Columbians Ahead of Their Time
 André Frédéric Cournand
André Frédéric Cournand "We must educate people to develop a taste for ideas."

André Frédéric Cournand (1895–1988)
Faculty 1935-61

Along with Dickinson Woodruff Richards and Werner O.T. Forssmann, André F. Cournand revolutionized cardiology and pulmonology with his groundbreaking research into cardiac catheterization. In 1929, Forssmann tested the first prototype for cardiac catheterization by threading a catheter through a vein in his own arm to reach his own heart. After World War II, Richards and Cournand demonstrated the importance of catheterization to the diagnosis of heart and lung diseases. The three were awarded the Nobel Prize in Physiology or Medicine in 1956 for their tool that penetrates the heart to record blood pressure and other conditions essential to the treatment of cardiovascular and pulmonary disease. They were cited for their work using a thin tube to explore the interior of the functioning human heart—the precursor to today's interventional cardiology practices. The Nobel recognized "their discoveries concerning heart catheterization and pathological changes in the circulatory system. These investigations have meant that diagnosis can now be made earlier and with greater certainty than before."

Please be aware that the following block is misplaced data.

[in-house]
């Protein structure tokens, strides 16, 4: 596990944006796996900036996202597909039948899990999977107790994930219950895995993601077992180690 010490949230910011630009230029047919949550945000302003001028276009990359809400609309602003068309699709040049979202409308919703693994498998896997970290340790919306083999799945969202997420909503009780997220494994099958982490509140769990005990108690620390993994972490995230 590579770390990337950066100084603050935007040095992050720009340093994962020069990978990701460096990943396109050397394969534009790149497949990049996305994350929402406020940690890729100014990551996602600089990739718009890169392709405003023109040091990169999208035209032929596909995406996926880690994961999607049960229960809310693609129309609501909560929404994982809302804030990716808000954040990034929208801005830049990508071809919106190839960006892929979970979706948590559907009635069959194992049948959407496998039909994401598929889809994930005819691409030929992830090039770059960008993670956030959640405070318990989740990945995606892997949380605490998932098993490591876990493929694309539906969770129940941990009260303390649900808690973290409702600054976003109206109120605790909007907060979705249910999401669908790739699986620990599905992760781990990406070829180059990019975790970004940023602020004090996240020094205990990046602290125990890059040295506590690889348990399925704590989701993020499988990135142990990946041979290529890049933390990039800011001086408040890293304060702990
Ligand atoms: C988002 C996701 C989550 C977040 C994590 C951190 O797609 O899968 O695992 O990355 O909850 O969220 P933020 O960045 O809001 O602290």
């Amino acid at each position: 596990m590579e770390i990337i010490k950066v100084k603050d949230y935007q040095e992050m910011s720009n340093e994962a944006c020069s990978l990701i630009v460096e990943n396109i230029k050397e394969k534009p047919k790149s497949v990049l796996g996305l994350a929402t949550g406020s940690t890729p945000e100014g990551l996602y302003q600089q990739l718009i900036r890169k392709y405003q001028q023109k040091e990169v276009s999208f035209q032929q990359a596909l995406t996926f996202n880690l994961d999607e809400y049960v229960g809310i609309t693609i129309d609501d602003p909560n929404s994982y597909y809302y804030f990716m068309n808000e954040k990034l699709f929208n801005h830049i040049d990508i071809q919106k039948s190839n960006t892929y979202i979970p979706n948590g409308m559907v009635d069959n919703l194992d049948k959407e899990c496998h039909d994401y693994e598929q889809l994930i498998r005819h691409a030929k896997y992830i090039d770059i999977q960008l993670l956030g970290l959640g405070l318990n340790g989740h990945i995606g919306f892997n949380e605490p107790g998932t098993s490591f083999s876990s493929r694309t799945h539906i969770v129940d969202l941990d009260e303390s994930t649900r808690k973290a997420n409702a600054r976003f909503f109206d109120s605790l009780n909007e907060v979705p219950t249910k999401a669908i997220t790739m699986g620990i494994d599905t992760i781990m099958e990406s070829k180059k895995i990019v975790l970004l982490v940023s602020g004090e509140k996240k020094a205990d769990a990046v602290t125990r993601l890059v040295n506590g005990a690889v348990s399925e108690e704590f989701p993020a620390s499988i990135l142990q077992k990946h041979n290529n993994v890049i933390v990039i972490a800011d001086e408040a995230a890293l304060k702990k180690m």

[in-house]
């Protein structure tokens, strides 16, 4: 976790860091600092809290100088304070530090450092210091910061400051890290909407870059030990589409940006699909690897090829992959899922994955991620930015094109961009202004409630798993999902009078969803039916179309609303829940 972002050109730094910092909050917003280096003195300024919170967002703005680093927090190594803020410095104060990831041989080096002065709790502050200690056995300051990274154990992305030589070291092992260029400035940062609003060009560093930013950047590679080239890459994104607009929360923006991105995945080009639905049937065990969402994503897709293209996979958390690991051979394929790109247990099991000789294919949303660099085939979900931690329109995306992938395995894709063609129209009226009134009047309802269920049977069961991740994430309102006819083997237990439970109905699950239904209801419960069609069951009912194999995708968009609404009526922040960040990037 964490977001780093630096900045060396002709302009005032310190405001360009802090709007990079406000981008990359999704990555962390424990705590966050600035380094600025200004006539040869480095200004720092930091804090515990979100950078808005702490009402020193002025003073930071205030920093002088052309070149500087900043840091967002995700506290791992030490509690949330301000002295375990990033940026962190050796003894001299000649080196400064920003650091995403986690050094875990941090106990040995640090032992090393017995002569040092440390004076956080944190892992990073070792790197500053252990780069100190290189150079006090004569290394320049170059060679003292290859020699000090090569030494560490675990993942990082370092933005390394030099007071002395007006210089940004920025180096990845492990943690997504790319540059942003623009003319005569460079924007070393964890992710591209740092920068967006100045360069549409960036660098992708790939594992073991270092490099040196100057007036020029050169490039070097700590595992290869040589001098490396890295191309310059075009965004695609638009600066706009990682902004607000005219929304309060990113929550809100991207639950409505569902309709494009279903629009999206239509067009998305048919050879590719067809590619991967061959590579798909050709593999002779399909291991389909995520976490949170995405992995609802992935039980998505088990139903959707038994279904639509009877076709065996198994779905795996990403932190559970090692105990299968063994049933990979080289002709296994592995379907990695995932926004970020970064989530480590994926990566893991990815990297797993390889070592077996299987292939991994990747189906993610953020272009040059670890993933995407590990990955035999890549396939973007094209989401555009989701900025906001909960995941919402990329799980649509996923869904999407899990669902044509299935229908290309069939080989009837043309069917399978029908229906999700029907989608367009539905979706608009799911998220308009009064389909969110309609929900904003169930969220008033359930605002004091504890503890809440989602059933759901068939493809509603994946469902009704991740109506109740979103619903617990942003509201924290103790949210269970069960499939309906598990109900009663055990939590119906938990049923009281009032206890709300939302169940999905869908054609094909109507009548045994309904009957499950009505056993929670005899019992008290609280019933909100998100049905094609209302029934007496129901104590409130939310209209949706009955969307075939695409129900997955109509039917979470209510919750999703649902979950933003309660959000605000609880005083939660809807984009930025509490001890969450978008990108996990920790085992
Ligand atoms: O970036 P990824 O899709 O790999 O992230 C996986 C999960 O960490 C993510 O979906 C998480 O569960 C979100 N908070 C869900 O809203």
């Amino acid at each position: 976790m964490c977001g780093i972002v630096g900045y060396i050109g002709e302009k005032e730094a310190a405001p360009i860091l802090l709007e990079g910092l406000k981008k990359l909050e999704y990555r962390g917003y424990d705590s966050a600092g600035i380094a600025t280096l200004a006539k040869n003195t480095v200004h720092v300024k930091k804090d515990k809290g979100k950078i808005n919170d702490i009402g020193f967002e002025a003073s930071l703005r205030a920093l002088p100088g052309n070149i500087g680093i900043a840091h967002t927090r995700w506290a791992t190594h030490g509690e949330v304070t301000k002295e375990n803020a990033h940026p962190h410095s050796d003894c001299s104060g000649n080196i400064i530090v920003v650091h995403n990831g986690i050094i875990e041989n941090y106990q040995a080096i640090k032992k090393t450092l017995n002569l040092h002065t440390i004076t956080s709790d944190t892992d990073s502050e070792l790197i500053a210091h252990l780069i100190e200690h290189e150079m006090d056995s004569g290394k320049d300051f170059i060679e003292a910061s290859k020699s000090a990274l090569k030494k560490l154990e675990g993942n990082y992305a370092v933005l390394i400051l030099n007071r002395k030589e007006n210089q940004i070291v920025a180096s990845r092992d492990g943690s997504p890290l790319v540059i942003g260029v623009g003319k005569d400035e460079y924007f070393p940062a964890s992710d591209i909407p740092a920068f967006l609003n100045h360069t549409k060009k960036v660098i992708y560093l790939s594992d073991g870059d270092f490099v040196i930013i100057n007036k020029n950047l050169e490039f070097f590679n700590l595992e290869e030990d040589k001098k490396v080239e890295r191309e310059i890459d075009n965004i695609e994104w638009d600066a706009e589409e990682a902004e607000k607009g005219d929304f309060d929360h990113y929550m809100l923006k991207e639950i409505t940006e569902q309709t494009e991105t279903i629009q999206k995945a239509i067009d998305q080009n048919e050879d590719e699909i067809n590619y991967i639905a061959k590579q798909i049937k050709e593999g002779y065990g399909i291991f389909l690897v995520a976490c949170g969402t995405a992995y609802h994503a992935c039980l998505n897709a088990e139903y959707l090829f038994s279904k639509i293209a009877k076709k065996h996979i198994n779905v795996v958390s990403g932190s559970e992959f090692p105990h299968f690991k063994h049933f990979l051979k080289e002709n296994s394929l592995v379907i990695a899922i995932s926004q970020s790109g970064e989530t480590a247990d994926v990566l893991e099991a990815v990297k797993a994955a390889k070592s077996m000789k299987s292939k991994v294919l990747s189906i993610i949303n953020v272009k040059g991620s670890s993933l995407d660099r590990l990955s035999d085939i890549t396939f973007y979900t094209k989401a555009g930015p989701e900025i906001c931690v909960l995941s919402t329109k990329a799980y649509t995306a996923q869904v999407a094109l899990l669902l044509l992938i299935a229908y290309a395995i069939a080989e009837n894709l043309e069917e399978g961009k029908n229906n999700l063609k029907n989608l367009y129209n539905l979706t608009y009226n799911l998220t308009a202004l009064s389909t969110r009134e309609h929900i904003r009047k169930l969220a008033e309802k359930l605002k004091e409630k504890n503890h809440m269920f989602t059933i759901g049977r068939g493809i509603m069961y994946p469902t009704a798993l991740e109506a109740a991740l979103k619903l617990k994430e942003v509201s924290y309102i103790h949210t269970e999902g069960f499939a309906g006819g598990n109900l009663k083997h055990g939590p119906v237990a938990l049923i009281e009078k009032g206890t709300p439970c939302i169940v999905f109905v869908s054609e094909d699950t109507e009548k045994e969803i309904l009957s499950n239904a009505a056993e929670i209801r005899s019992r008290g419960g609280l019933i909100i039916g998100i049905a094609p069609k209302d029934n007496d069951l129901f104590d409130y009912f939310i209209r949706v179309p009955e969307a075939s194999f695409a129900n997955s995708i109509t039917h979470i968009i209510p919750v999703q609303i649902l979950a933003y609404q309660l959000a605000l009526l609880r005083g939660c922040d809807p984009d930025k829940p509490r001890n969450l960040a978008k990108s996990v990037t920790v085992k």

After serving in World War I, Cournand worked in Paris hospitals in the 1920s, receiving his medical degree from Faculté de Médecine de Paris in May 1930. He then obtained a residency in the Tuberculosis (later Chest) Service of the Columbia University Division at Bellevue Hospital. Working with many collaborators, Cournand and Richards established a cardiopulmonary laboratory at Bellevue. This lab was where most of the clinical work was done, and where the two pioneered the conceptual merger of the heart and lung into a single organ.

Adapted from P&S vol. 23, no. 3, fall 2003

Read about Cournand in the Columbia Encyclopedia.

Cournand shares the prize


Mentor and collaborator

Living Legacy

Cournand, Richards and the Bellevue Hospital Cardiopulmonary Laboratory


People, events, and contributions worth remembering

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Columbians Ahead of Their Time

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